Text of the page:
IF you ever speak to Matt Okine, don’t bring up H20: Just Add Water. Unless you’re prepared to laugh until your face hurts.
The cult TV show is just one of the topics the Triple J breakfast presenter, stand-up comic, actor and hip-hop hopeful covered in a chilled-out chat with Weekender.
Okine’s new comedy show, coming to Newcastle’s Civic Playhouse on August 15, explores everything that’s happened in the 28-year-old’s life so far – and he doesn’t hold back.
‘‘I’m trying to put in a mantra of being 100per cent honest in whatever I do,’’ Okine said.
‘‘If I ever start thinking, oh, I don’t know if I should be telling this story because the audience might think differently of me, I always decide I have to do it.’’
One part of Okine’s hour-long show recounts a crazy, unlikely string of events that leads to his life unravelling at a fast-food restaurant. He remains tight-lipped on the actual details, not wanting to spoil the surprise, but promises the night is up there ‘‘in terms of things that go from bad to worse’’.
‘‘There’s a lot of joy in seeing other people fail, you know, and I think it’s one of those things where you always learn from mistakes, even if they’re other people’s,’’ Okine laughs.
‘‘I’m not going to lie to my audience, everything I do in my shows is about me and how I became me. I appreciate honesty in any performances I see, so I feel like I’ve got to return the favour.’’
The formula has worked for the Brisbane-born performer so far.
His decade-long career in stand-up began when he was a Triple J raw comedy finalist at the age of 18. Since then, he’s been awarded best newcomer at the Melbourne International Comedy Festival and Edinburgh Fringe, sold out shows around the country, and supported international comics Dave Chappelle and Aziz Ansari on their Australian tours.
Such success at a young age – Okine also has an acting and hip-hop career on the backburner — can be attributed to his willingness to try anything once.
‘‘A friend of mine was talking about it, and he was like ‘I’ve never met someone who experiences such highs and lows in general in their life’,’’ Okine says.
‘‘And I’m not talking about emotionally — these things just seem to happen to me that are really extreme and I think it’s because of my willingness to never back down from any situation, and to constantly be challenging things.’’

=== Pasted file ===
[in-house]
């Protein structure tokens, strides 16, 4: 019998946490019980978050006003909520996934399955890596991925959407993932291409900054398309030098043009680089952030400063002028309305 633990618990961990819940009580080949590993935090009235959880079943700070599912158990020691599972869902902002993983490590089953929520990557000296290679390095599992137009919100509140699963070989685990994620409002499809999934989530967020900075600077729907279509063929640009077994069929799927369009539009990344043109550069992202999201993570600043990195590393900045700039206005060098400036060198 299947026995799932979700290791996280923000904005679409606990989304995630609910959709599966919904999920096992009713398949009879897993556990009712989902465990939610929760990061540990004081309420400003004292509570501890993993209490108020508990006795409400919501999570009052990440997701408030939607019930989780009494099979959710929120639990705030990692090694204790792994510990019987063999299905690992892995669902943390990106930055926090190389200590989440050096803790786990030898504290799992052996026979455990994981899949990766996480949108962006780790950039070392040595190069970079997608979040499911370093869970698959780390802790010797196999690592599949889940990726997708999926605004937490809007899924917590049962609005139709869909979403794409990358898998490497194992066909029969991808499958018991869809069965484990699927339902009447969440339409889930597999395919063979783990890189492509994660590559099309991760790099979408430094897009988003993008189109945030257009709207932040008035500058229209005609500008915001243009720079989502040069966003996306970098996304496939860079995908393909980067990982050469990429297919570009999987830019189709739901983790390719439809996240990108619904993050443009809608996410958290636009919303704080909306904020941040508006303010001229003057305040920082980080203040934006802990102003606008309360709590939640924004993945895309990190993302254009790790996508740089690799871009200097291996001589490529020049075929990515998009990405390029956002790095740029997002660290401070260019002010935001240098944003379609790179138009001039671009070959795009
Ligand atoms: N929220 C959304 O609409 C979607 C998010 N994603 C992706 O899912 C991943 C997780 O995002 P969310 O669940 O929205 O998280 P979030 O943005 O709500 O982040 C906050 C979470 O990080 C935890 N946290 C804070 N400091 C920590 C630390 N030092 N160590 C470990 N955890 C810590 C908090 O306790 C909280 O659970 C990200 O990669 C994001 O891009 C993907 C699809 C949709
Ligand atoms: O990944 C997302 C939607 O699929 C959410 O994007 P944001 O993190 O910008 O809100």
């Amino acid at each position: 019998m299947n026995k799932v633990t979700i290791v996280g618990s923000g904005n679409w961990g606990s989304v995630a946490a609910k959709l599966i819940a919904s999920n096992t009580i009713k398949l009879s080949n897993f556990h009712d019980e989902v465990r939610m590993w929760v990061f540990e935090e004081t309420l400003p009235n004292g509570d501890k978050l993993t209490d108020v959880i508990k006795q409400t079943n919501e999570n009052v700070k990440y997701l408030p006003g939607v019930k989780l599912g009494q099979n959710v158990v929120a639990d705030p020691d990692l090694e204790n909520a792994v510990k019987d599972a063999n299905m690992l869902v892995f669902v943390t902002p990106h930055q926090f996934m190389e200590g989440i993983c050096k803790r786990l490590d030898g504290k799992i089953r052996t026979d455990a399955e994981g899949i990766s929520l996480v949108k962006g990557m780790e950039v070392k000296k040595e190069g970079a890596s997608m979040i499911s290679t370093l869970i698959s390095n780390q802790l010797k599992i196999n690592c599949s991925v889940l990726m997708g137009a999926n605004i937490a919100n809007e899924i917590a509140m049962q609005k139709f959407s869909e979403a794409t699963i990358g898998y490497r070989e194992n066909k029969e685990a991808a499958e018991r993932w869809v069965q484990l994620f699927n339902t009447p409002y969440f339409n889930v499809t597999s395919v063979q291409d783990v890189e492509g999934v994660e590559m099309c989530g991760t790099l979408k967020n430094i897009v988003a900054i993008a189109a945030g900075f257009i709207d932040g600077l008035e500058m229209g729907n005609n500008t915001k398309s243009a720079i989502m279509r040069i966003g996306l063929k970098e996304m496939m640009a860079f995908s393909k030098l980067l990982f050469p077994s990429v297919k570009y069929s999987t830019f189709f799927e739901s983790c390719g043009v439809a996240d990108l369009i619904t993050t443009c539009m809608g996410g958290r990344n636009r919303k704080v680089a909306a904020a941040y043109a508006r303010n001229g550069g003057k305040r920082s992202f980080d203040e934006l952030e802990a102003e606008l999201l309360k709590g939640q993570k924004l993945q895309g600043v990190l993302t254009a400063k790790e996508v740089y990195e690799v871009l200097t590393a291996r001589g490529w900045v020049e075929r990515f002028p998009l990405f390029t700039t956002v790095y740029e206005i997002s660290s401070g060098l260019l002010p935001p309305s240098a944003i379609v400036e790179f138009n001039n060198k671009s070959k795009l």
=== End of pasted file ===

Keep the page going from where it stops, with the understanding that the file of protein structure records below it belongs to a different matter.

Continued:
One extreme situation – extremely funny, that is – is how Okine appears in two non-related projects about teen mermaids. In one, H20: Just Add Water, a 21-year-old Okine played Sea World dolphin trainer Laurie.
‘‘It’s amazing, honestly amazing, how often that show pops up,’’ Okine says.
‘‘Still, to this day, I get texts from people on the other side of the world – in Holland or wherever – just being like ‘oh my god, I just saw you on H20’. It’s hilarious.’’
Also hilarious is Okine’s reaction to finding out his character in the show was a 35-year-old man.
‘‘I didn’t bloody know that until now, so thanks very much,’’ he exclaims, dooming this interviewer to uncontrollable laughter as he demonstrates his disbelief.
As his star rises, Okine said people still send him screen-grabs of his acting appearances, including stints in All Saints, Sea Patrol and Aquamarine, but he’s mostly recognised for his radio show.
‘‘Which is bizarre, because people can’t even see me every morning,’’ he says.
‘‘I just spent a week at Splendour in the Grass, and it was genuinely amazing how many people wanted to say hi.
‘‘It’s really nice to know we’re connecting with that many people and that they’ve gone out of their way to even look at what we look like.’’
Okine said even daily listeners to his radio show, Breakfast with Matt and Alex, wouldn’t have heard a majority of the material he’s presenting on-stage, though he said it can sometimes be challenging to save a crazy experience he’s had until he tours his next show.
‘‘Even if there is a situation where someone heard something on the radio once, it would be the very basics of what can possibly be a long, complex situation,’’ he says.
‘‘I can talk about something on-stage for 35 minutes. On the radio, I can only talk about it for two minutes.’’
Reviews of Okine’s previous show, Happiness not Included, highlight a tendency to blend seemingly unrelated anecdotes into one final crescendo – and Okine hinted his show at the Playhouse would get similar treatment.
‘‘The shows are an experience, it’s like theatre almost,’’ he says.
‘‘I’ve always had a really good response from Newcastle crowds, I’ve done the Orient a few times, but this show is a perfect introduction for people who haven’t seen me before.’’